[USRP-users] Hardware selection for X310-based system

Vladimir www2008_2 at mail.ru
Fri Jul 24 07:19:14 EDT 2015


Yes, I understand this, but does it affect the connectivity with host, or its used only for signal processing algorithms? May be this is another question, but does X300 do any IO buffering at all, to provide accurate clocking of the samples when interfacing e.g. with ethernet? Is there some buffer there and how big is it?


>Пятница, 24 июля 2015, 13:09 +02:00 от Marcus Müller via USRP-users <usrp-users at lists.ettus.com>:
>The difference is that the X310 has the bigger FPGA, which only
    makes a difference if you want to do custom processing on it -- for
    example, building a largish RF NoC application. Otherwise, X300 and
    X310 are absolutely identical.
>Best regards,
>On 24.07.2015 13:05, Vladimir via
      USRP-users wrote:
>>Hi guys,
>>I wish to thank all of you for valuable information, it's very
      helpful for us! Looking at all this, seems that we could start
      from 10 GBE link and then see if we need more latency or whatever
      else to try PCIe.
>>I forgot one question yesterday. From the point that has been
      discussed, how big is the difference btw X300 and X310? One of the
      diffs is that X310 has more memory - ~3.5 MB if I don't mistake,
      comparing to 2 MB in X300. Does it use this memory to do some sort
      of buffering when transferring data to/from host? Will it help to
      withstand any short hitches/delays that happen during streaming?
      For now, it's the only reason I could imagine to prefer X310 from
      this point of view.
>>Again, thank you very much for the info!
>>>Пятница, 24 июля 2015, 1:22 +02:00 от
        Marcus Müller via USRP-users <usrp-users at lists.ettus.com> :
>>>Hi Vladimir,
>>>although he claimed not to answer your question, I think
                Rob did an excellent job of providing the info you've
                asked for; thank you!
>>>Hence, I'll keep this as short as possible
>>>On 23.07.2015 22:31, Vladimir via USRP-users wrote:
>>>>1. We already have an Intel X520-DA2 board which Ettus recommends for 10GBE input. Would it suffice to order just 783343-01 (10 Gb SFP+ ETHERNET CABLE, 1M) to X310 kit to get complete setup to be able to stream data into/from PC? That, or any direct attach SFP+ 10GE cable, or a pair of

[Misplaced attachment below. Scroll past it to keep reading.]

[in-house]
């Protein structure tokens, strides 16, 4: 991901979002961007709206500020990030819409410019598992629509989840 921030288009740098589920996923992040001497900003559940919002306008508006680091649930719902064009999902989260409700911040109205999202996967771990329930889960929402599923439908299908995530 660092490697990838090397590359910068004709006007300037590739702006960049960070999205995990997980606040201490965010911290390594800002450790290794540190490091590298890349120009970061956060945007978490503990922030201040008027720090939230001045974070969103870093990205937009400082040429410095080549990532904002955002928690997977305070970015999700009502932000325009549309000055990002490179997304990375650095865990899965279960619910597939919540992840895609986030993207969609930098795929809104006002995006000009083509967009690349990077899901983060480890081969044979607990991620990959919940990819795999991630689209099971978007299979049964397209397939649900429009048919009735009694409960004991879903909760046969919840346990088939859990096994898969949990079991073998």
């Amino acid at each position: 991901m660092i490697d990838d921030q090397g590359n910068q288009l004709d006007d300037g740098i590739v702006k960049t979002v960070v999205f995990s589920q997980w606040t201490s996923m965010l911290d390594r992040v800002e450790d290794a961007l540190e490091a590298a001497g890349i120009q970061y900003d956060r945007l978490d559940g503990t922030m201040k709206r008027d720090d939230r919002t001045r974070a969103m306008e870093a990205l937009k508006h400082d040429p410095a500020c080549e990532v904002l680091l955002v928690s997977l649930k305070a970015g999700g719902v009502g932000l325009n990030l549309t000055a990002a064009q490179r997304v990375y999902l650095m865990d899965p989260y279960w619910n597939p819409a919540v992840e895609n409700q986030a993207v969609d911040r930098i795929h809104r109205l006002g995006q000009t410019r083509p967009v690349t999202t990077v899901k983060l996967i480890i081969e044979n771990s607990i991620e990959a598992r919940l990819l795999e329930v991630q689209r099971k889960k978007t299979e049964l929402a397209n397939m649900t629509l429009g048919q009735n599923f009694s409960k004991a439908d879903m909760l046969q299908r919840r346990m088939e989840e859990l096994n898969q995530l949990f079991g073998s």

transceivers for whatever electrical or optical medium
                you plan to use.
>>>>2. From what I read earlier here and saw at Ettus website, I understand that PCI-Express Connectivity Kit (PCIe – Desktop) is NI PCIe-8371 board with the cord. NI states its speed to be 798 MB/s. But to stream 100 MS/s we need 800 MB/s. Is their number - 798 - approximate (which would look kind of strange for me given its precision :)) and this won't in practice lead to speed problems, or do they actually mean 798 MiB/s, or some other explanation? Could anyone shed some light on this? I must admit that this is news to me. But yes, PCIe is not the bus of choice for maximum throughput. In fact, most
                PCIe 10Gigabit network adapters, and especially the
                Intel devices, have drivers that are very good of
                distributing work across multiple CPU cores and reducing
                interrupt pressure -- it's in fact progressively hard
                for some customers to get high rates (>ca. 150MS/s
                total) with the PCIe interface, mainly because the NI
                driver for compatibility reasons is single threaded, and
                a single core can only spin so fast.
>>>>3. Would it make sense to look at the NI-recommended alternative - 8381 board? Given that the price difference on NI site for 8371 and 8381 is just $50, is it a good idea to go with 8381 to be sure it definitely won't be a bottleneck? Or it was not tested with X310 and we might encounter some compatibility issues, or any other reasons against it? If it was tested, can we order it from Ettus instead of 8371 at comparable price? I must admit I'm really not overly familiar with the NI
                side of PCIe / PXI backend equipment. Generally, you
                only need to use either 10GE  or PCIe. Use
                PCIe if you want to combine things into large
                LabVIEW-commanded clusters of USRPs  [1], or if you know
                that you need the possibility to reduce USRP-host
                latency of the expense of more CPU consumption. For the
                general user, I recommend 10GE.
>>>>4. Do I get it right that if we encounter problems on 100 MS/s, the next sampling rate we can use would be 50 MS/s, as we must use integer decimation values from the max one? And in this case we'll get 100 MHz bandwidth and limit X310 potential of 120 MHz. Am I correct here? You're quite right. So the point is that you can only
                use integer factors of the master clock rate as sampling
                rates. For the default Master Clock Rate of 200MHz,